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Glasnost for US Intelligence: Will Transparency Lead to Increased Public Trust?

RESEARCH Public Opinion Survey by Joshua Busby and Stephen Slick
American flag, waving in front of a dark blue sky

A University of Texas polling project from the Chicago Council on Global Affairs found Americans consider the work of the intelligence community effective.


A polling project launched last summer by the University of Texas aims to shed light on Americans’ perception of intelligence agencies, and to test the claim that efforts by these agencies to be more open will enhance their democratic legitimacy. While Americans generally consider the work of the intelligence community (IC) effective, few understand the institutional framework for supervising and overseeing this part of our government – despite more than a decade of vigorous public debate over controversial intelligence programs.  

Key Findings 

  • Americans generally regard the intelligence community as effective, particularly in preventing terrorism and learning the plans of hostile powers.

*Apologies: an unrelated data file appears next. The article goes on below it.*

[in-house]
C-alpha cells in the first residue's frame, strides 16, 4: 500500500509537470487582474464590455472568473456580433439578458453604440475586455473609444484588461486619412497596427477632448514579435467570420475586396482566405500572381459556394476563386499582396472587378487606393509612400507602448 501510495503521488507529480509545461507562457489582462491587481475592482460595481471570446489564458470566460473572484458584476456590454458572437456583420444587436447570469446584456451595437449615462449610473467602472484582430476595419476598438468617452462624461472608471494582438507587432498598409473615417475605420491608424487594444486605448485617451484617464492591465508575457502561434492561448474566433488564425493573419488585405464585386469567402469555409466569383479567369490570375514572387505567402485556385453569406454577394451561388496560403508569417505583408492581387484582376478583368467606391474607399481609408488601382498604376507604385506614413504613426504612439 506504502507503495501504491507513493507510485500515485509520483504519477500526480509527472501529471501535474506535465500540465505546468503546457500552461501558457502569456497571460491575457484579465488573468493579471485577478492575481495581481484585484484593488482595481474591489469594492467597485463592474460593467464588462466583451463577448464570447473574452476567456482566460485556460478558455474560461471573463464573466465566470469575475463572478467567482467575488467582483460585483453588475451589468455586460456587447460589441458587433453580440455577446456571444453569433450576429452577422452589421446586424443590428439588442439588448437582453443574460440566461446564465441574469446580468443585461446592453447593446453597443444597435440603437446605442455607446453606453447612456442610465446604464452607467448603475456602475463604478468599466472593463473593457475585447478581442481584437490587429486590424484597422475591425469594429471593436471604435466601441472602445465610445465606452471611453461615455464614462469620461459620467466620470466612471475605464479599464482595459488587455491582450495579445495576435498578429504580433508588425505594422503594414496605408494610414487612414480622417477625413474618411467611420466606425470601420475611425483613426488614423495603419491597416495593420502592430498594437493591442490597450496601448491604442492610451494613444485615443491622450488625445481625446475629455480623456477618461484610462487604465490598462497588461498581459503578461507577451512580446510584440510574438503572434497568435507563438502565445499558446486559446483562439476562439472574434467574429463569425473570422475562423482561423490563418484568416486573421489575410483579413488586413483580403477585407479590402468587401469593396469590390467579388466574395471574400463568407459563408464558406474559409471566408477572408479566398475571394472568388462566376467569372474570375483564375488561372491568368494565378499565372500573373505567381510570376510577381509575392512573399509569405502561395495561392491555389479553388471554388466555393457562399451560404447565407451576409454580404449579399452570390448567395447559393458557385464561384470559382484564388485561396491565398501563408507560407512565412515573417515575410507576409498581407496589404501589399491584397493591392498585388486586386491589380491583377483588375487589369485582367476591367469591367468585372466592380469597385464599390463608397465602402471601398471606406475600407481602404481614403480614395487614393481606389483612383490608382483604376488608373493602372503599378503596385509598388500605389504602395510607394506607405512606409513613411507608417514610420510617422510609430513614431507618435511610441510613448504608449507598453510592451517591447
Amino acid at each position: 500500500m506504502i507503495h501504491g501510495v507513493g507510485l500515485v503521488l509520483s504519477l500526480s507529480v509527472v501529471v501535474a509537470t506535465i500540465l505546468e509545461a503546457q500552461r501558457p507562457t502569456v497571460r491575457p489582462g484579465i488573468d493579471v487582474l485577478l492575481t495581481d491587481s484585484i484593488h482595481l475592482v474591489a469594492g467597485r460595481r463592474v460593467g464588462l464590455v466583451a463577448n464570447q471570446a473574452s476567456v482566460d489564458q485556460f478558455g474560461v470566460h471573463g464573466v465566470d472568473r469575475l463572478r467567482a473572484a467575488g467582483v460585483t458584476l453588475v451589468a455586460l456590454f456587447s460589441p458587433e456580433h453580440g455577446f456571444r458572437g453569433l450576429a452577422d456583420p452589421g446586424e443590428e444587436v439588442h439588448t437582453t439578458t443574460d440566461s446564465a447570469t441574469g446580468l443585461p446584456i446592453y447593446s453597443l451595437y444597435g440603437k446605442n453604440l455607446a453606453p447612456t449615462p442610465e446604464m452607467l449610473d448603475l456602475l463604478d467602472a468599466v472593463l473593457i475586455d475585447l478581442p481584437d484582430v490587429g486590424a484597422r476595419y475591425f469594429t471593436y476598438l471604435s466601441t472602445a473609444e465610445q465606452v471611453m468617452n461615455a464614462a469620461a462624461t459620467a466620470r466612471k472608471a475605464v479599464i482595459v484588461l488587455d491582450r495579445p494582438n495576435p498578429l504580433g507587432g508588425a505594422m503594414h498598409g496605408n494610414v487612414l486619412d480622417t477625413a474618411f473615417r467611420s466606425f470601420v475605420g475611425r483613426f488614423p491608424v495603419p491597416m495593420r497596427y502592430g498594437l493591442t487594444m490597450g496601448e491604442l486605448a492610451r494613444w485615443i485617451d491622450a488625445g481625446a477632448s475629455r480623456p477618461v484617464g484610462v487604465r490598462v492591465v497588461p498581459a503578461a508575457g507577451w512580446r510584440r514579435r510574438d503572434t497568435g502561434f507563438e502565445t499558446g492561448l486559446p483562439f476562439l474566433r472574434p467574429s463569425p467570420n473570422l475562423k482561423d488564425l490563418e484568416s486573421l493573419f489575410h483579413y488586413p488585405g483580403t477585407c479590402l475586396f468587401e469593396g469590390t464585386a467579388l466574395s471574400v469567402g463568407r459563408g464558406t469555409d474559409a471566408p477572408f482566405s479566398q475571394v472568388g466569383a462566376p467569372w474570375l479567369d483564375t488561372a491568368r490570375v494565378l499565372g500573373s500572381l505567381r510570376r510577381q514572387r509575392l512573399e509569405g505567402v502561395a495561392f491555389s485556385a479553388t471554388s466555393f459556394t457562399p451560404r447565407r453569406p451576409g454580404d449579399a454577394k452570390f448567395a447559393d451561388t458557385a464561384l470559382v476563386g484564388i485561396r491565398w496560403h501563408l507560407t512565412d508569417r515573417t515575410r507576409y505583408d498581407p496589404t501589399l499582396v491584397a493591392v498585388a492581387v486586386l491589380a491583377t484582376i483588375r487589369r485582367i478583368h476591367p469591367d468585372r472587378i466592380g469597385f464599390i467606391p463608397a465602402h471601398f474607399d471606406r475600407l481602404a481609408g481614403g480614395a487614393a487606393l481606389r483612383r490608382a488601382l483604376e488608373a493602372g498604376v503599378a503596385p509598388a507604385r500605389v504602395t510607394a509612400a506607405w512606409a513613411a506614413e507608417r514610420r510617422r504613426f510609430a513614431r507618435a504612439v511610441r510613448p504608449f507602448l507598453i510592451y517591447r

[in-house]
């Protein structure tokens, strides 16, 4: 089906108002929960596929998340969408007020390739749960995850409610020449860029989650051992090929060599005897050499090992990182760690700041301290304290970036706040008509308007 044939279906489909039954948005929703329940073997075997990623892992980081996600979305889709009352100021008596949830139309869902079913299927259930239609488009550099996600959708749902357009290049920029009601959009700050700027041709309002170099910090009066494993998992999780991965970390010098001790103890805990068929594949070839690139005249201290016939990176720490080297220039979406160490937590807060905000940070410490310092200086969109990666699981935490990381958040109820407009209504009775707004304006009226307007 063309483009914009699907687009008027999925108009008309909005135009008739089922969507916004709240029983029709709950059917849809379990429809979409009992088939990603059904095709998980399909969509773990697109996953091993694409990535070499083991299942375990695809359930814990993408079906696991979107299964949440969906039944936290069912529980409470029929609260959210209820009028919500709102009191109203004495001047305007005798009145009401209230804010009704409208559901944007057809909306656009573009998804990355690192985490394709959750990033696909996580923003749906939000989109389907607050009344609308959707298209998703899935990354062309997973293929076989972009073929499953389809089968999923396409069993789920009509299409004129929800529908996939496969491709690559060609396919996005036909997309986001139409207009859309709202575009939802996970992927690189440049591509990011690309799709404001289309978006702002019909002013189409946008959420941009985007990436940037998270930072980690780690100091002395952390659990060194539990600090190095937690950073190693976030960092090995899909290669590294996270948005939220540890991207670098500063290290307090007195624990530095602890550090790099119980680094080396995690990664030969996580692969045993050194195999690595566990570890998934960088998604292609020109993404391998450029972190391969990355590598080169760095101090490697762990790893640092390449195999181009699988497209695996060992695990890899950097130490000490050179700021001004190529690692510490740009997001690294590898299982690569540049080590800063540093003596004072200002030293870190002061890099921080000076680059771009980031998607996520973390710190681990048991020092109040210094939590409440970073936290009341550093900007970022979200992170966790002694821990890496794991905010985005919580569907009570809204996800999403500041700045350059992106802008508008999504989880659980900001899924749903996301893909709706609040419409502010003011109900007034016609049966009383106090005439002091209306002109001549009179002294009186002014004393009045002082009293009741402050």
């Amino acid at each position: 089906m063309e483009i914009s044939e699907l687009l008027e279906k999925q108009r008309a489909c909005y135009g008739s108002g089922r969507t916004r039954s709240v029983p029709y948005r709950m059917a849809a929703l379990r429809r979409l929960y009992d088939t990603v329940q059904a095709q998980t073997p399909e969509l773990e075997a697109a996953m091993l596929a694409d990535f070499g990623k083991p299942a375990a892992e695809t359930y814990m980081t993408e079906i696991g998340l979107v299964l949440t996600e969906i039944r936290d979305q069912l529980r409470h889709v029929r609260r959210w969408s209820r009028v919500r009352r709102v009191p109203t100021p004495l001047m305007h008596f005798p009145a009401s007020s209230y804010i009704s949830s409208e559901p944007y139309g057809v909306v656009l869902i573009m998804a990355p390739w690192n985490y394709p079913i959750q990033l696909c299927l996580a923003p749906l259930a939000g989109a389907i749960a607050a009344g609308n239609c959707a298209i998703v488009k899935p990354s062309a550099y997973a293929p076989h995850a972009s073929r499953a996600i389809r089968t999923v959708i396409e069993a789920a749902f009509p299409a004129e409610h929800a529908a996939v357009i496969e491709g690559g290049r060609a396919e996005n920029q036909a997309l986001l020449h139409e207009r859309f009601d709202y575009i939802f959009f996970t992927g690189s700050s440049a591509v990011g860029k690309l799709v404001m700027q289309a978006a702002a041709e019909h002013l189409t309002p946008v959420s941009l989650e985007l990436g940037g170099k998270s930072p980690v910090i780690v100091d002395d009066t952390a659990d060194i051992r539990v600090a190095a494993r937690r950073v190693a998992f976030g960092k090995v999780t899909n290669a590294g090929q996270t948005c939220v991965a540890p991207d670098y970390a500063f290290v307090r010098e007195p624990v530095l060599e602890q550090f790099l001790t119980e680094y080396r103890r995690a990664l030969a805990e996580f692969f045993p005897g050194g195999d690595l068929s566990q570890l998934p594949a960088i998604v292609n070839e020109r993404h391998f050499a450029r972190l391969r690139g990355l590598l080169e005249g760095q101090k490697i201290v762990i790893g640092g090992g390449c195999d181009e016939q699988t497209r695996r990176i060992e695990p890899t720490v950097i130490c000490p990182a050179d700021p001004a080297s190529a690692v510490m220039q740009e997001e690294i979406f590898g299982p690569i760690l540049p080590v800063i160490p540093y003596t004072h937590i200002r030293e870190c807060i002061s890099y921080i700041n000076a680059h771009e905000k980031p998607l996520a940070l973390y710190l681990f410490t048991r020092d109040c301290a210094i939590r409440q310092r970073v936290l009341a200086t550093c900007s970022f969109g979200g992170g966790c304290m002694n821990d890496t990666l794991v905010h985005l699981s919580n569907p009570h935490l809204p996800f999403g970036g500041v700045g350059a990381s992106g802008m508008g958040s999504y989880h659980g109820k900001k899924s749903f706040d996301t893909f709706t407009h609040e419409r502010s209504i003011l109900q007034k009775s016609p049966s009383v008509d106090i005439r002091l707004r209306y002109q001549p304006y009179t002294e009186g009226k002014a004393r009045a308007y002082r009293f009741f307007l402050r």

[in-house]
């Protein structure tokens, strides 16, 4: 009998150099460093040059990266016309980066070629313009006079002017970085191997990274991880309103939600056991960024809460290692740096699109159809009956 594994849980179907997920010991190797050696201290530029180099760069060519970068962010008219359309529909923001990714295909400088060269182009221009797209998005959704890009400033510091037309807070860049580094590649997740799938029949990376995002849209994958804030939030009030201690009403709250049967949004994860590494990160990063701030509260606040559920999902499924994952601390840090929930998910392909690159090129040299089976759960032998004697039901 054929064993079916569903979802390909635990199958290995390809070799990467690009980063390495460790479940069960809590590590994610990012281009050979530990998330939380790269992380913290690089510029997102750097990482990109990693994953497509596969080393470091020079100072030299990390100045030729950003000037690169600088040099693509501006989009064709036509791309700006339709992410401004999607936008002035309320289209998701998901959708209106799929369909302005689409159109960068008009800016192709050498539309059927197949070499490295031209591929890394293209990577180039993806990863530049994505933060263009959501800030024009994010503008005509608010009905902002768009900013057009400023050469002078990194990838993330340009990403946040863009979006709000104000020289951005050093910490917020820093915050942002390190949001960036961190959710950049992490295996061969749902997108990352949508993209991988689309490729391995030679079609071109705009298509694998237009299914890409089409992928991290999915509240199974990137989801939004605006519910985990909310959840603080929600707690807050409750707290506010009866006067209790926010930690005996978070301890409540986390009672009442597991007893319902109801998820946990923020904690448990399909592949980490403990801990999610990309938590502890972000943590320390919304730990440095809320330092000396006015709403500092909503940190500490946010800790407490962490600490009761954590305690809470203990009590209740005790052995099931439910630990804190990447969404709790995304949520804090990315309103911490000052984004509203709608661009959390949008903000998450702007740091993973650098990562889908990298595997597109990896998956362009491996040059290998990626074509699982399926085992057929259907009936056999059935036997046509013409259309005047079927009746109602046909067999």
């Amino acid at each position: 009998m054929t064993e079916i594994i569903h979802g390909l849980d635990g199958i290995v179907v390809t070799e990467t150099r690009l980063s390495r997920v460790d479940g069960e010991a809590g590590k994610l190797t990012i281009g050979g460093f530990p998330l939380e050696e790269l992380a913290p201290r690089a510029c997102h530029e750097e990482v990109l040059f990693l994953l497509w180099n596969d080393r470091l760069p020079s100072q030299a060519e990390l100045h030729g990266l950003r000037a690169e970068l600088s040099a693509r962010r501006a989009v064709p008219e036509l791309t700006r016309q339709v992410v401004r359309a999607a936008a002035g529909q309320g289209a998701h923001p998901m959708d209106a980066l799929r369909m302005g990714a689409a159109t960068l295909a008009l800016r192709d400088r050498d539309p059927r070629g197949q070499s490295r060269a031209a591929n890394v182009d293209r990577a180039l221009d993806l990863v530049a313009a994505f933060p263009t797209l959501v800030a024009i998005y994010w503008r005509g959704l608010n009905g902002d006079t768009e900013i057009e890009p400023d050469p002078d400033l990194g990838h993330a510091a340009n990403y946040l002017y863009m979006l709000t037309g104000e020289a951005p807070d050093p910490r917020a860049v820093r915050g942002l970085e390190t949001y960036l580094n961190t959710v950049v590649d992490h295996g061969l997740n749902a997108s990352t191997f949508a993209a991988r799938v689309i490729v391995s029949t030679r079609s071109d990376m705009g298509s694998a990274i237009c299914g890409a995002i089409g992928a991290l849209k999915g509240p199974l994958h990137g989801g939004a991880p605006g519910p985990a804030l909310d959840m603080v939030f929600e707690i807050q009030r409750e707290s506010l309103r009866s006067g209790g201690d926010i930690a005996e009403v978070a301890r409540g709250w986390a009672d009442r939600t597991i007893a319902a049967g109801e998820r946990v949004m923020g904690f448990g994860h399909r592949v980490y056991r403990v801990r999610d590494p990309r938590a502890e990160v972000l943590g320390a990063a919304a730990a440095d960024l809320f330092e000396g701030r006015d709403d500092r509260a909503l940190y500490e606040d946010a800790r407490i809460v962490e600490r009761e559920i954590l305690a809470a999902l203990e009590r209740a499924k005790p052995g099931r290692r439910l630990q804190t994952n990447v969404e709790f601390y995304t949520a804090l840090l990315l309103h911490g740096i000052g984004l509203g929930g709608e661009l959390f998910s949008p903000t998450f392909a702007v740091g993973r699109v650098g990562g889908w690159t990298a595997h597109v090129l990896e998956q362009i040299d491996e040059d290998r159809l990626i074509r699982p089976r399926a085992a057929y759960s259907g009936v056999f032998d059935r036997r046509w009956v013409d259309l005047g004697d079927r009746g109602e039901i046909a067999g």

• Americans are less convinced the intelligence community is respectful of privacy and civil liberties.   
  • Less informed Americans, particularly younger people, were less likely to view the intelligence community as effective. 
  • Americans broadly were supportive of the intelligence community using all lawful means to acquire intelligence, but were divided on the need for surrendering privacy rights. 
  • Republicans were even more likely than Democrats or Independents to say the intelligence community helps the country produce sound foreign policies. 
  • Though less than a majority, Democrats were more likely than Republicans or Independents to support protecting the privacy rights of foreigners.  
About the Authors
Nonresident Fellow, Public Opinion and Foreign Policy
Nonresident Fellow, Public Opinion and Foreign Policy expert Joshua Busby
Joshua Busby is a professor at the LBJ School of Public Affairs at the University of Texas in Austin. He is also a nonresident fellow at the Chicago Council on Global Affairs.
Nonresident Fellow, Public Opinion and Foreign Policy expert Joshua Busby
Stephen Slick
Director, Intelligence Studies Project
Stephen Slick is the director of The University of Texas at Austin's Intelligence Studies Project. He's also a former Central Intelligence Agency operations officer and United States National Security Council official.